Friday, February 3, 2012

Getting Pictures from the Camera to the Droid


I started investigating how I was going to upload imagery from my new camera to illustrate this blog, and to post to social media sites while hiking the Appalachian Trail. The weight of a laptop makes packing one out of the question. So I figured I'd just plug a an SD card reader into my Droid's USB port, transfer the files, tweak them with the Photoshop app, and then upload photos when I had a signal

I figured wrong.


I understand the technical reason is that the current version of the Android operating system doesn't have USB hosting services. Apple doesn't allow one to upload pics to their iPhone either, though they do to the iPad. But I'm not going to hump an iPad over the mountains either.

I could conceivably plug a Micro SD card into an SD-sized adapter,and use that in my camera to capture images. But then I would have to pull the battery out of my phone to get to the card slot, swap out cards ... A bit of a kludge ... Of course, the droid has blue tooth, and there are cameras with blue tooth. Just not any I've looked at.

During all of this Google announces the new version of their Android OS, code-named "Ice Cream Sandwich," would include USB hosting services. But no one could tell me if my phone would get that update, or whether USB hosting would be enabled for phones, or just for tablets ... Bah!

I was resigning my self the idea that anything I shot with the X100 would have to stay on SD cards till I got home, and I'd use the camera in the droid to illustrate the blog. Could be worst.

Then a friend on Google+ suggested I look at Eye-Fi. They make SDHC cards with a built-in wireless radio that will talk with either iPhones or Droids. Pick the right card, and one can do this directly between the camera and phone without any other connectivity - Direct Mode.

Their camera compatibility list was outdated, making this a bit of a shot in the dark. But I ordered one. It comes pre-loaded into a USB card reader. I plugged it into my computer, and it led me to download EyeFi Center - a control panel for configuring your card. It immediately updated the cards firmware, then had me create an account, choose whether I wanted to xfer files to my computer or to a mobile device, choose what formats I wanted to upload (RAW, JPEG, video) told me to download the EyeFi app to my droid, log on with it, plug the card into my camera, take a few pictures and watch what happens. I did so, and several seconds later, images started to automajically upload into my droid.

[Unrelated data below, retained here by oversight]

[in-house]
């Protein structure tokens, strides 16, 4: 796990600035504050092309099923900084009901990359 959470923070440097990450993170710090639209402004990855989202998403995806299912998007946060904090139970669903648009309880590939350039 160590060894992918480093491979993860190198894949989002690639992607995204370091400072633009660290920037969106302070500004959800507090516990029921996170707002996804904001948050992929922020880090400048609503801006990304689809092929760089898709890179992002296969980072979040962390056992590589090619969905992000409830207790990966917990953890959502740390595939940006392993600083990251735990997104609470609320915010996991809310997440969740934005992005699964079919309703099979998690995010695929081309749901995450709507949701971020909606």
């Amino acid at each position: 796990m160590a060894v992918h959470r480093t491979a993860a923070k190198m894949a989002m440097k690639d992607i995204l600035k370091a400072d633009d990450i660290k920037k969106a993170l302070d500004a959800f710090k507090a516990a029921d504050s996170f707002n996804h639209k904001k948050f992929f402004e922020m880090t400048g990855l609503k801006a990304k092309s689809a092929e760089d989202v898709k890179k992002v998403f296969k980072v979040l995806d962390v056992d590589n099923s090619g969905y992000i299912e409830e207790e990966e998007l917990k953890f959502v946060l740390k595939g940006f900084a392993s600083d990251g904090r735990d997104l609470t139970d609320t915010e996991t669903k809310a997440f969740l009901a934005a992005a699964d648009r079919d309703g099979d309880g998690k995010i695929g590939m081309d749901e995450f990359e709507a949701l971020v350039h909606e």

Woo-hoo!

Considering the cost of these little jewels, I was not going to carry enough to store every image I captured in six months. I needed a workflow. I configured the card to only transfer JPEGS, and I set up my camera to capture in both RAW and a small JPEG. I put a standard SDHC card in my camera, shot a few frames, selected a few images to transfer to my droid, and copied those JPEGs from the SD card to the camera's internal memory. I then replaced the regular SD card with the Eye-Fi card, copied the files from internal memory to the Eye-Fi, and they uploaded to the droid!

I'm in bidness!  Still a kludge, but better'n nothin!

If you're thinking this sounds like a plan, make sure you go to the EyeFi web site, and read up on direct mode. Only certain cards will do direct mode, and only the Pro X2 cards will transfer RAW files.

I'm guessing that in the next year, Google and Apple will figure this out. It'll "just work," and all this will seem like a quaint old exercise in man kludging technology technology together to solve a requirement.

One would hope.